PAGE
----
Study Dismisses Texting Bans’ Effect
Jim LiebeltJim is Senior Writer, Editor and Researcher for the HomeWord Center for Youth and Family at Azusa Pacific University. Jim has over 25 years of experience as a youth and family ministry specialist, and has been on the HomeWord staff since 1998. He has served over the years as a pastor, author, youth ministry trainer, adjunct college instructor and speaker. Jim’s culture blog and parenting articles appear on HomeWord.com. Jim is a contributing author of culture and parenting articles to Crosswalk.com. Jim and his wife Jenny live in Olympia, WA.
- 2010 Oct 05
The suggestion in this study that people who text while driving in states that have banned the behavior might be continuing to text, but just holding their phones lower to avoid being seen, makes sense to me. Lowering the phone, let's say, holding it between one's legs - might result in people taking their eyes off the road MORE than if they held the phone up near the steering wheel to text - where they could see the road. Either way, texting is still distracted driving and dangerous. But, in this case, perhaps the laws banning texting while driving is causing more distracted driving for those who continue to text - and might even result in more crashes...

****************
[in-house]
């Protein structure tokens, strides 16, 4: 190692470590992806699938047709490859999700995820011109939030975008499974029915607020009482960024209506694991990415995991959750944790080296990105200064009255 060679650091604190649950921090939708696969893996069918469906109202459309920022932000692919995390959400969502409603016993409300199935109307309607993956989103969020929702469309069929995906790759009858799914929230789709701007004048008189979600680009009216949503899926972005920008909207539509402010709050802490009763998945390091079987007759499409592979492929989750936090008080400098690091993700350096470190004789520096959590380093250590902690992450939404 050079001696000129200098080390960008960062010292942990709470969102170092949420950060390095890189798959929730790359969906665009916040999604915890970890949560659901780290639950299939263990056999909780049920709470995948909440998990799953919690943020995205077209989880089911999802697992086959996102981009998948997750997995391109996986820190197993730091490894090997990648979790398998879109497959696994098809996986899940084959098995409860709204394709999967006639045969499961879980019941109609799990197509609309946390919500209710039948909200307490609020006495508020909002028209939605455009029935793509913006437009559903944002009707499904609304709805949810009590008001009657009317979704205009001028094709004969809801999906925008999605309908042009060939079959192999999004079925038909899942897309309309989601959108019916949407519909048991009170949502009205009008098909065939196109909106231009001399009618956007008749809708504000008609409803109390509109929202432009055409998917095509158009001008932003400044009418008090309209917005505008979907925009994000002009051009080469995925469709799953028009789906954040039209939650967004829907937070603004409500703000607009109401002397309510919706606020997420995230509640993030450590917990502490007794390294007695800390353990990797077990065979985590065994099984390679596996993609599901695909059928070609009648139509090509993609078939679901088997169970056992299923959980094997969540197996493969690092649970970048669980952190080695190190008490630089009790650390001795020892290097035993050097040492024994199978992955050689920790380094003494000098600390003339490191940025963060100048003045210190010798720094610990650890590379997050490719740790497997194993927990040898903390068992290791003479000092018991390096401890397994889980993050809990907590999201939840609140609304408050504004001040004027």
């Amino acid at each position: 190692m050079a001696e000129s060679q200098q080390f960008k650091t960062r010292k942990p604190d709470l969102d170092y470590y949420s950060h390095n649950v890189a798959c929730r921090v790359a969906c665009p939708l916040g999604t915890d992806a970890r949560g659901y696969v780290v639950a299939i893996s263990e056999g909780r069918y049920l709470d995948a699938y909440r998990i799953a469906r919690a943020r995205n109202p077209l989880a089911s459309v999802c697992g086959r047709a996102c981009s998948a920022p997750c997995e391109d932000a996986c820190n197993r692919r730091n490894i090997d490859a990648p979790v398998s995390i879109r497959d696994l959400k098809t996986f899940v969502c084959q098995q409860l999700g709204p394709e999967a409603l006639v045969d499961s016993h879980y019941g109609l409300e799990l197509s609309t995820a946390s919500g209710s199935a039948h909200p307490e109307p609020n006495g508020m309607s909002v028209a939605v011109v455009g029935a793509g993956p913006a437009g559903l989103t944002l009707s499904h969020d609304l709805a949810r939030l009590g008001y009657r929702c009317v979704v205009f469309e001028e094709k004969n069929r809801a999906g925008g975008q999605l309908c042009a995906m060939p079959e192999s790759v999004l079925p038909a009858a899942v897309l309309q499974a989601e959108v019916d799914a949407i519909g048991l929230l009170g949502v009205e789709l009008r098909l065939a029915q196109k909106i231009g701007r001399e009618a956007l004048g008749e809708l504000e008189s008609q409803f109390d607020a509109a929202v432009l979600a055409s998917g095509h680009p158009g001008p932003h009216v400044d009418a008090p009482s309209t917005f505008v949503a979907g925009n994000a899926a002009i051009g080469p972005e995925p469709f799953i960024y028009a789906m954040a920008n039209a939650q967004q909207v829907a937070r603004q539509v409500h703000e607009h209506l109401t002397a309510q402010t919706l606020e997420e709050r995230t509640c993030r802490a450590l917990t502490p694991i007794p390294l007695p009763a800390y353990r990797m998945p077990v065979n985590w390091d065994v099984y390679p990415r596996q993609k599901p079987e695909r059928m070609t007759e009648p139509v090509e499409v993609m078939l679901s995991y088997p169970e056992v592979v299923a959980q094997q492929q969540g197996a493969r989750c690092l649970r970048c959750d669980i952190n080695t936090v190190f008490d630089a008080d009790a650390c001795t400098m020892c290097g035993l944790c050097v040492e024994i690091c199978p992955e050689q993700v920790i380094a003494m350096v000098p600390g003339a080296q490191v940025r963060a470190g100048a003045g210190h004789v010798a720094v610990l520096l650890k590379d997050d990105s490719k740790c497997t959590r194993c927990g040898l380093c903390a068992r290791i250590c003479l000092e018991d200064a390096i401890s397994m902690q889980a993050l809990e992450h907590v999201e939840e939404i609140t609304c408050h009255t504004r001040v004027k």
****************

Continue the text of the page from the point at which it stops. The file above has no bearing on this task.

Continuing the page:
A new study says that states that have laws banning texting while driving have not reduced automobile accidents.
The report does not dispute the danger of texting while driving. It suggests that banning the practice, as 30 states have done, does not automatically produce safer roads.
"If we're counting on texting bans to reduce crashes from distracted driving, they're not doing that,'' said Adrian Lund, president of the Highway Loss Data Institute, which conducted the study. The institute, along with its sister organization, the Insurance Institute for Highway Safety, is funded by insurance companies.
The new study is not the first time the research institute has suggested that legislative efforts to combat distracted driving are not affecting crash rates. In January, the institute found virtually no change in crash frequency for states that had enacted bans on handheld phone use.
In the latest study, the institute examined four states that were among the first to ban texting while driving — California, Louisiana, Minnesota, and Washington — and compared insurance claims for collisions in those states before and after the ban, as well as in neighboring states where laws did not change during that time.
In one of the states, the rate of crashes did not change significantly; in the other three, it went up slightly. Lund said there could be multiple explanations for an increase, including the possibility that drivers who continue to text despite a ban might be lowering their hands and taking their eyes off the road in an attempt to text more discreetly, out of view of police. And for those who do give up texting, other distractions may be filling the void.